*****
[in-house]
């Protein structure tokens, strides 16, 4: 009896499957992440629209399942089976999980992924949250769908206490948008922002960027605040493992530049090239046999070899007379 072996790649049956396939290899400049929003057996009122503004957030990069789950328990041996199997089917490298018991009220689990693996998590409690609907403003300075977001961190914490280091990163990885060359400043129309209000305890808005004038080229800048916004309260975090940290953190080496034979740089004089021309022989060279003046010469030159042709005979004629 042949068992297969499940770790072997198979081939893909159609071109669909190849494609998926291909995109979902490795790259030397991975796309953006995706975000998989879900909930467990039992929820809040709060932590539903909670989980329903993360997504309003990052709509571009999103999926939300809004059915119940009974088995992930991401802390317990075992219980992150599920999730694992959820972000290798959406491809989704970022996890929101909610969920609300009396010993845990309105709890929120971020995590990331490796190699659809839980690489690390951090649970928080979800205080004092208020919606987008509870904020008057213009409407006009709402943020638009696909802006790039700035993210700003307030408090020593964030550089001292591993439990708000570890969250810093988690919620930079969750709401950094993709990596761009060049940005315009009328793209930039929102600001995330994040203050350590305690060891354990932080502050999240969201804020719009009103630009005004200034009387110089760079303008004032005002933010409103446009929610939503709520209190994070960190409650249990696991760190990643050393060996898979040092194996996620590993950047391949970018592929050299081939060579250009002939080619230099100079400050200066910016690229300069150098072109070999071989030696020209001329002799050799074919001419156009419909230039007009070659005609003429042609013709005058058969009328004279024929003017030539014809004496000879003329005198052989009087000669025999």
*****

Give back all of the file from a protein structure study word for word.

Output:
[in-house]
């Protein structure tokens, strides 16, 4: 009896499957992440629209399942089976999980992924949250769908206490948008922002960027605040493992530049090239046999070899007379 072996790649049956396939290899400049929003057996009122503004957030990069789950328990041996199997089917490298018991009220689990693996998590409690609907403003300075977001961190914490280091990163990885060359400043129309209000305890808005004038080229800048916004309260975090940290953190080496034979740089004089021309022989060279003046010469030159042709005979004629 042949068992297969499940770790072997198979081939893909159609071109669909190849494609998926291909995109979902490795790259030397991975796309953006995706975000998989879900909930467990039992929820809040709060932590539903909670989980329903993360997504309003990052709509571009999103999926939300809004059915119940009974088995992930991401802390317990075992219980992150599920999730694992959820972000290798959406491809989704970022996890929101909610969920609300009396010993845990309105709890929120971020995590990331490796190699659809839980690489690390951090649970928080979800205080004092208020919606987008509870904020008057213009409407006009709402943020638009696909802006790039700035993210700003307030408090020593964030550089001292591993439990708000570890969250810093988690919620930079969750709401950094993709990596761009060049940005315009009328793209930039929102600001995330994040203050350590305690060891354990932080502050999240969201804020719009009103630009005004200034009387110089760079303008004032005002933010409103446009929610939503709520209190994070960190409650249990696991760190990643050393060996898979040092194996996620590993950047391949970018592929050299081939060579250009002939080619230099100079400050200066910016690229300069150098072109070999071989030696020209001329002799050799074919001419156009419909230039007009070659005609003429042609013709005058058969009328004279024929003017030539014809004496000879003329005198052989009087000669025999």